These poems are part of Poetry Northwest‘s “Life List” feature.
News of the Day
My neighborhood Facebook group uses all caps
and exclamation points: THE HAWK IS BACK!!
Be careful with your cats and babies, with the cars
on the street and your dogs and your neighbor’s dogs,
with the roses and peonies we planted last spring.
Watch out for stooping, circling, screeching.
Watch out for wild, wide yellow eyes searching.
Post after post after post. The hawk the hawk the hawk!
THE HAWK!! As if it would explode upon us,
a bomb of blood and feathers, a missile with talons,
its beak a serrated blade. All the posts are angry
about the same thing, a trail of songbird corpses
lining the sidewalks, no more silly conversations
at the bird feeders, just the silence of death, everywhere.
Every few weeks the same script. It’s a killer. It kills.
My husband tells me about the most recent threads
and I skulk online to read, trying to find the exact
last sighting, what tree, what lamppost, what cement
intersection or stop sign. I can never navigate its location.
Sometimes I go outside just to make sure it is not right
there in a tree, willing it to appear in that scraggling
sapling. It is never there. And in that moment, I lament
the empty bird feeder too. How will it come this way
if there are no small bodies, no bones to crack?
How will it find its way to me if I have no sacrifices?
Once, by chance, on a walk I think I saw it perched
in the neighbor’s tree tearing into a limp, unraveling
hunk of meat with feather. Let me be clear.
When I read the Facebook posts, I wish, only,
for swallows, or a murmuration starlings
or some other offering to throw on the front lawn.
Ode to Kody
I have loved you for a decade,
watched your wings folded into
your chest, the burnt brown
hues, the white brightness of your feathers
flicker against the dirty glass cage,
heart and claws recoiled.
Stellar eagles are far from home in south
western Pennsylvania. When I worked
at the aviary, I would walk past your
window, lean into the sunlight
speckled onto your body. You never
looked at me or anyone, clung
to branches of fake trees
facing north. Your body rejected
audiences of gawking kids, pink
skinned adults, trainers who loved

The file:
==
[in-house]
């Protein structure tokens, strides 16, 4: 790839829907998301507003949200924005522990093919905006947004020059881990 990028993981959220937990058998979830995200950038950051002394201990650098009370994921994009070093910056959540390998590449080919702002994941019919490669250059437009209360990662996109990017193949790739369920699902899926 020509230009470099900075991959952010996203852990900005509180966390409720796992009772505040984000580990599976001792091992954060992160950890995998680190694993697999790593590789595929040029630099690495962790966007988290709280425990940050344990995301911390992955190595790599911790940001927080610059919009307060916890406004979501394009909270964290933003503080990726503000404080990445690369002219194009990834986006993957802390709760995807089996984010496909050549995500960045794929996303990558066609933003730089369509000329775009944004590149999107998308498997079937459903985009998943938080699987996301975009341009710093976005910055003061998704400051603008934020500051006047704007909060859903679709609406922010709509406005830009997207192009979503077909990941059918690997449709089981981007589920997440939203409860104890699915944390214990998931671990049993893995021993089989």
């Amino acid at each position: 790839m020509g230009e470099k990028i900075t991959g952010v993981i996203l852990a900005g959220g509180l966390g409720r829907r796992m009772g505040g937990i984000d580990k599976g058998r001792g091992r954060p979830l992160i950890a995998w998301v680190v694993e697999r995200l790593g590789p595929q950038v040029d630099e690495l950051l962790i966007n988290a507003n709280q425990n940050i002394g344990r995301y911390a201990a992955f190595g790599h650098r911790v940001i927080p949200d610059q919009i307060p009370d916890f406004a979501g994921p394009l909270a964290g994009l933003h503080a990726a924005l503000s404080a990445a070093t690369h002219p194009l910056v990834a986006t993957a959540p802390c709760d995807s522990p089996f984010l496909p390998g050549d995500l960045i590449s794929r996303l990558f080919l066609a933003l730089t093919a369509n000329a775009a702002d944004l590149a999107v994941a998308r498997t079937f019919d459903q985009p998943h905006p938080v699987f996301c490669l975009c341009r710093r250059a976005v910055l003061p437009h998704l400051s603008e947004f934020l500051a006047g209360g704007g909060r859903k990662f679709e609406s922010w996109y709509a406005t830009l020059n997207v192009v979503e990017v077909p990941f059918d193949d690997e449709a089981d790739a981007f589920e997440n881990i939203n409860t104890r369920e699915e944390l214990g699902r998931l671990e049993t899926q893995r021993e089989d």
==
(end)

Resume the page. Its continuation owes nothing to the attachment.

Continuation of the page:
you with frozen mice
and other eyeless meats.
You faced no one. Never looked
for anyone. I imagined you
exhausted, lonely, even with a mate.
I imagined how you wanted to stretch
out the fifteen-foot width
of your wings, catch air, catch light and sky
grab the heat of the sun, glide along drafts
looking for fish, not something mashed,
or frozen, with no life to gut out.
When you escaped, I cackled like I was
the one who fled, like I was the one
who found a hole in the wire mesh,
like I was the one who wanted
to flee beyond the rivers. I willed you
to remember to hunt and break
bones with your beak. I followed
your routes, your sightings
as you flew from everyone who
wanted to bring you back to an empty
casket. I wished you enough memory to leave
that ashen place and find the ocean.
Now that you are netted, returned
to a plastic world without blood,
I still wish you other ways
M. Soledad Caballero, Professor of English & co-chair of the WGSS department at Allegheny College, is a Macondo and CantoMundo fellow, winner of 2019 Joy Harjo Poetry Prize from Cutthroat: A Journal of the Arts, and winner of the 2020 SWWIM’s SWWIM-For-the-Fun-of-It contest. Her poems have appeared in The Missouri Review, Iron Horse Literary Review, Crab Orchard Review, and other venues. Her collection I Was a Bell won the 2019 Benjamin Saltman Poetry Prize and was published by Red Hen Press in 2021. I Was a Bell was also the 2022 International Association of Autoethnography and Narrative Inquiry book of the year and a 2022 International Latino Book Award winner. She is an avid TV watcher and a terrible birder.